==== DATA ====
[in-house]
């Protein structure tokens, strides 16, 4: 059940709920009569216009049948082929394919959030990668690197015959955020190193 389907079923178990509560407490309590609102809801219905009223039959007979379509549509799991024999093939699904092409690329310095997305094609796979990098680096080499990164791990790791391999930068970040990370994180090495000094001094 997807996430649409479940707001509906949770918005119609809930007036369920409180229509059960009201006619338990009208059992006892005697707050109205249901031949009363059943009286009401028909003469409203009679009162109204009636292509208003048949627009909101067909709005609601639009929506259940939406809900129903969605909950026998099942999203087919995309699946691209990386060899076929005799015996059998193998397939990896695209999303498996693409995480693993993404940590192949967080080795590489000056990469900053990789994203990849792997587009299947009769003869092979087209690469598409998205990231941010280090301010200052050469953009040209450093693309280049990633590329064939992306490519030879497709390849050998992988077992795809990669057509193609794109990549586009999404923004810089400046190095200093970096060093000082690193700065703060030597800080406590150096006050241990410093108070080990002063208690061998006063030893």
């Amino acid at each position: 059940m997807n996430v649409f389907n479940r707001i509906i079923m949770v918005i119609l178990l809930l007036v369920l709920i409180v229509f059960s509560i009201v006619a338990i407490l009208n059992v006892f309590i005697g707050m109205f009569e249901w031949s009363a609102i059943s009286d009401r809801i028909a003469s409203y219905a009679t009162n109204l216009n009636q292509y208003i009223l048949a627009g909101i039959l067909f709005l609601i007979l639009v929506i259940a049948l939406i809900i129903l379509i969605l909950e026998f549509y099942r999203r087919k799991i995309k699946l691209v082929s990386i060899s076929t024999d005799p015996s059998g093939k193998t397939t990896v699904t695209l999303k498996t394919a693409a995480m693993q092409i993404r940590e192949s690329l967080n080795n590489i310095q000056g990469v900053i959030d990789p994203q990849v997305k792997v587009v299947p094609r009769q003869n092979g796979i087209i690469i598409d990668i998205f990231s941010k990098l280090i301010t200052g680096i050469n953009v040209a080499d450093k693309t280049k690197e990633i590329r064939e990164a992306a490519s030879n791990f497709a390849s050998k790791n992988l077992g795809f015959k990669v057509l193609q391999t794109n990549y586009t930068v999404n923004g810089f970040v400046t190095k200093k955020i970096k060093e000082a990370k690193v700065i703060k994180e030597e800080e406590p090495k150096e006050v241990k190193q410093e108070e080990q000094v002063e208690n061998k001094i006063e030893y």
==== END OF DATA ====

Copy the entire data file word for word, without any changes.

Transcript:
[in-house]
């Protein structure tokens, strides 16, 4: 059940709920009569216009049948082929394919959030990668690197015959955020190193 389907079923178990509560407490309590609102809801219905009223039959007979379509549509799991024999093939699904092409690329310095997305094609796979990098680096080499990164791990790791391999930068970040990370994180090495000094001094 997807996430649409479940707001509906949770918005119609809930007036369920409180229509059960009201006619338990009208059992006892005697707050109205249901031949009363059943009286009401028909003469409203009679009162109204009636292509208003048949627009909101067909709005609601639009929506259940939406809900129903969605909950026998099942999203087919995309699946691209990386060899076929005799015996059998193998397939990896695209999303498996693409995480693993993404940590192949967080080795590489000056990469900053990789994203990849792997587009299947009769003869092979087209690469598409998205990231941010280090301010200052050469953009040209450093693309280049990633590329064939992306490519030879497709390849050998992988077992795809990669057509193609794109990549586009999404923004810089400046190095200093970096060093000082690193700065703060030597800080406590150096006050241990410093108070080990002063208690061998006063030893």
């Amino acid at each position: 059940m997807n996430v649409f389907n479940r707001i509906i079923m949770v918005i119609l178990l809930l007036v369920l709920i409180v229509f059960s509560i009201v006619a338990i407490l009208n059992v006892f309590i005697g707050m109205f009569e249901w031949s009363a609102i059943s009286d009401r809801i028909a003469s409203y219905a009679t009162n109204l216009n009636q292509y208003i009223l048949a627009g909101i039959l067909f709005l609601i007979l639009v929506i259940a049948l939406i809900i129903l379509i969605l909950e026998f549509y099942r999203r087919k799991i995309k699946l691209v082929s990386i060899s076929t024999d005799p015996s059998g093939k193998t397939t990896v699904t695209l999303k498996t394919a693409a995480m693993q092409i993404r940590e192949s690329l967080n080795n590489i310095q000056g990469v900053i959030d990789p994203q990849v997305k792997v587009v299947p094609r009769q003869n092979g796979i087209i690469i598409d990668i998205f990231s941010k990098l280090i301010t200052g680096i050469n953009v040209a080499d450093k693309t280049k690197e990633i590329r064939e990164a992306a490519s030879n791990f497709a390849s050998k790791n992988l077992g795809f015959k990669v057509l193609q391999t794109n990549y586009t930068v999404n923004g810089f970040v400046t190095k200093k955020i970096k060093e000082a990370k690193v700065i703060k994180e030597e800080e406590p090495k150096e006050v241990k190193q410093e108070e080990q000094v002063e208690n061998k001094i006063e030893y």